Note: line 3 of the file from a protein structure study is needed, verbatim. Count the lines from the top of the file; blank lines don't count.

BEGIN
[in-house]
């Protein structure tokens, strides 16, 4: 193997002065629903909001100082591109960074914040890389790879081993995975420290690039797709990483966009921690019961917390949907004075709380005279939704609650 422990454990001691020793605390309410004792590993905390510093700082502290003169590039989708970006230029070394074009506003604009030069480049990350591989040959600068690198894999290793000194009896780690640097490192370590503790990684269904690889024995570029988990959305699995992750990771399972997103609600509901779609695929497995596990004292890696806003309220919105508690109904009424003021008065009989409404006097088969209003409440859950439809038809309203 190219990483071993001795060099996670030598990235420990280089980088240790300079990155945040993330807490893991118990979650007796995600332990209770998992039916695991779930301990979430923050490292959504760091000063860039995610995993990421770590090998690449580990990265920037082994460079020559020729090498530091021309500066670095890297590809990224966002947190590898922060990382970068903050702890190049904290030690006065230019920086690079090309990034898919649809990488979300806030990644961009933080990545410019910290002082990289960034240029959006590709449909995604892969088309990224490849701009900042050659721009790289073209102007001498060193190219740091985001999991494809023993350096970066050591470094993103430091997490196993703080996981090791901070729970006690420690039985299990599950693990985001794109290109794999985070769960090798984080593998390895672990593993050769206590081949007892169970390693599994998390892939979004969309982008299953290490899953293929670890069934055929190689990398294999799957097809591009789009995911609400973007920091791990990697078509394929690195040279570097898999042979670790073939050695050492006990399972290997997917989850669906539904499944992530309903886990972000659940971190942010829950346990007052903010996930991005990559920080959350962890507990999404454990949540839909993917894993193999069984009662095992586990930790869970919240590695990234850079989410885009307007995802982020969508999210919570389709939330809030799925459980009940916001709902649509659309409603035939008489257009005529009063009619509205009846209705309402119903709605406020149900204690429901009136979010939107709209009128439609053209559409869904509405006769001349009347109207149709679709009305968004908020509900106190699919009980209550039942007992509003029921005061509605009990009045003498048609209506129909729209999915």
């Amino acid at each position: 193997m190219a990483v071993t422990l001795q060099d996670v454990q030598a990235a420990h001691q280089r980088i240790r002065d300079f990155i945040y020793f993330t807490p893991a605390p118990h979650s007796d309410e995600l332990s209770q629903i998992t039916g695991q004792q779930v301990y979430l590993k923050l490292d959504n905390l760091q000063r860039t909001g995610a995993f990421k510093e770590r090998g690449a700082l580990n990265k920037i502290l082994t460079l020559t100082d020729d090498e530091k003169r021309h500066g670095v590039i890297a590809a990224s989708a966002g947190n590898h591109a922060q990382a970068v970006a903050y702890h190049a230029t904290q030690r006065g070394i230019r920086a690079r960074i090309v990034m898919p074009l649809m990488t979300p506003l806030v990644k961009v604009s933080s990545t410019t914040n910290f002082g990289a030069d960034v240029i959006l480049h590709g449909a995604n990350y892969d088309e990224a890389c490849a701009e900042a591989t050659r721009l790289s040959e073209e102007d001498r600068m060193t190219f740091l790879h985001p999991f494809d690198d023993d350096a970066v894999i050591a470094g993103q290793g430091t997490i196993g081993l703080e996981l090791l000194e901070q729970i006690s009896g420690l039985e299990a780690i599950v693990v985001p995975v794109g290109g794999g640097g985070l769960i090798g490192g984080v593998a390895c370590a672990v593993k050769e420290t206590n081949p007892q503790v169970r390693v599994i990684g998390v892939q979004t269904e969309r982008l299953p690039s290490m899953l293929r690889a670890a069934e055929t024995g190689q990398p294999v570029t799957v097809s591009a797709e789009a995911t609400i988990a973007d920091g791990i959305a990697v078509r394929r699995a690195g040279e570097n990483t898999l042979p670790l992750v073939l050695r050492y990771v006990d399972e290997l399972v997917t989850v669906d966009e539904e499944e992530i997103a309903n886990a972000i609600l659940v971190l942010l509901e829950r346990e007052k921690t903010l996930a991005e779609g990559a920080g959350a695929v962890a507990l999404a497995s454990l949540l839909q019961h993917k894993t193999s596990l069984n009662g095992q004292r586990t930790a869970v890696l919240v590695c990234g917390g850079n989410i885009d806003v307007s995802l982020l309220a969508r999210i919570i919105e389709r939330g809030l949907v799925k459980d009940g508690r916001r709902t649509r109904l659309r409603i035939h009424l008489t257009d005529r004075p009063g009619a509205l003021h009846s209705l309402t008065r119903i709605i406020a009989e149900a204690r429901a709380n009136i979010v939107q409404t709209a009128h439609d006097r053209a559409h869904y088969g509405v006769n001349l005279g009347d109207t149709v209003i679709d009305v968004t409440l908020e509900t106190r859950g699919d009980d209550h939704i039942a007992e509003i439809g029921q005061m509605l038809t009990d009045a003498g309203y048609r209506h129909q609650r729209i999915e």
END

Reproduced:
């Amino acid at each position: 193997m190219a990483v071993t422990l001795q060099d996670v454990q030598a990235a420990h001691q280089r980088i240790r002065d300079f990155i945040y020793f993330t807490p893991a605390p118990h979650s007796d309410e995600l332990s209770q629903i998992t039916g695991q004792q779930v301990y979430l590993k923050l490292d959504n905390l760091q000063r860039t909001g995610a995993f990421k510093e770590r090998g690449a700082l580990n990265k920037i502290l082994t460079l020559t100082d020729d090498e530091k003169r021309h500066g670095v590039i890297a590809a990224s989708a966002g947190n590898h591109a922060q990382a970068v970006a903050y702890h190049a230029t904290q030690r006065g070394i230019r920086a690079r960074i090309v990034m898919p074009l649809m990488t979300p506003l806030v990644k961009v604009s933080s990545t410019t914040n910290f002082g990289a030069d960034v240029i959006l480049h590709g449909a995604n990350y892969d088309e990224a890389c490849a701009e900042a591989t050659r721009l790289s040959e073209e102007d001498r600068m060193t190219f740091l790879h985001p999991f494809d690198d023993d350096a970066v894999i050591a470094g993103q290793g430091t997490i196993g081993l703080e996981l090791l000194e901070q729970i006690s009896g420690l039985e299990a780690i599950v693990v985001p995975v794109g290109g794999g640097g985070l769960i090798g490192g984080v593998a390895c370590a672990v593993k050769e420290t206590n081949p007892q503790v169970r390693v599994i990684g998390v892939q979004t269904e969309r982008l299953p690039s290490m899953l293929r690889a670890a069934e055929t024995g190689q990398p294999v570029t799957v097809s591009a797709e789009a995911t609400i988990a973007d920091g791990i959305a990697v078509r394929r699995a690195g040279e570097n990483t898999l042979p670790l992750v073939l050695r050492y990771v006990d399972e290997l399972v997917t989850v669906d966009e539904e499944e992530i997103a309903n886990a972000i609600l659940v971190l942010l509901e829950r346990e007052k921690t903010l996930a991005e779609g990559a920080g959350a695929v962890a507990l999404a497995s454990l949540l839909q019961h993917k894993t193999s596990l069984n009662g095992q004292r586990t930790a869970v890696l919240v590695c990234g917390g850079n989410i885009d806003v307007s995802l982020l309220a969508r999210i919570i919105e389709r939330g809030l949907v799925k459980d009940g508690r916001r709902t649509r109904l659309r409603i035939h009424l008489t257009d005529r004075p009063g009619a509205l003021h009846s209705l309402t008065r119903i709605i406020a009989e149900a204690r429901a709380n009136i979010v939107q409404t709209a009128h439609d006097r053209a559409h869904y088969g509405v006769n001349l005279g009347d109207t149709v209003i679709d009305v968004t409440l908020e509900t106190r859950g699919d009980d209550h939704i039942a007992e509003i439809g029921q005061m509605l038809t009990d009045a003498g309203y048609r209506h129909q609650r729209i999915e």